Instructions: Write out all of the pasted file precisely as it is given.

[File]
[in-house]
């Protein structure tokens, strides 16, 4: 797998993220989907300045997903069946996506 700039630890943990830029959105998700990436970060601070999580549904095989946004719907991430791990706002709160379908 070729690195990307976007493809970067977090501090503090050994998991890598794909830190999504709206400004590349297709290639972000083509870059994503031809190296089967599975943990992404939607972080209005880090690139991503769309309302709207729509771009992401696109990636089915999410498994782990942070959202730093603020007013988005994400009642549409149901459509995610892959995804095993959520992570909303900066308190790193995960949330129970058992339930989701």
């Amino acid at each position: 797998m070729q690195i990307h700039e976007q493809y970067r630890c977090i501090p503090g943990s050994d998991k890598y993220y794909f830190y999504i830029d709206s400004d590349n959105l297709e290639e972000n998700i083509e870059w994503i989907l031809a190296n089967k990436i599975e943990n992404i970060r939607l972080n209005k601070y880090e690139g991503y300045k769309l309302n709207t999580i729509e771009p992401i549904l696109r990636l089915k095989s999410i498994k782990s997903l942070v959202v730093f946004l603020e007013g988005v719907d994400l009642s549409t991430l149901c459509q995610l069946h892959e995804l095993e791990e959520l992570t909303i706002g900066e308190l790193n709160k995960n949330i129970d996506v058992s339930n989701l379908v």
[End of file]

[in-house]
């Protein structure tokens, strides 16, 4: 797998993220989907300045997903069946996506 700039630890943990830029959105998700990436970060601070999580549904095989946004719907991430791990706002709160379908 070729690195990307976007493809970067977090501090503090050994998991890598794909830190999504709206400004590349297709290639972000083509870059994503031809190296089967599975943990992404939607972080209005880090690139991503769309309302709207729509771009992401696109990636089915999410498994782990942070959202730093603020007013988005994400009642549409149901459509995610892959995804095993959520992570909303900066308190790193995960949330129970058992339930989701």
């Amino acid at each position: 797998m070729q690195i990307h700039e976007q493809y970067r630890c977090i501090p503090g943990s050994d998991k890598y993220y794909f830190y999504i830029d709206s400004d590349n959105l297709e290639e972000n998700i083509e870059w994503i989907l031809a190296n089967k990436i599975e943990n992404i970060r939607l972080n209005k601070y880090e690139g991503y300045k769309l309302n709207t999580i729509e771009p992401i549904l696109r990636l089915k095989s999410i498994k782990s997903l942070v959202v730093f946004l603020e007013g988005v719907d994400l009642s549409t991430l149901c459509q995610l069946h892959e995804l095993e791990e959520l992570t909303i706002g900066e308190l790193n709160k995960n949330i129970d996506v058992s339930n989701l379908v």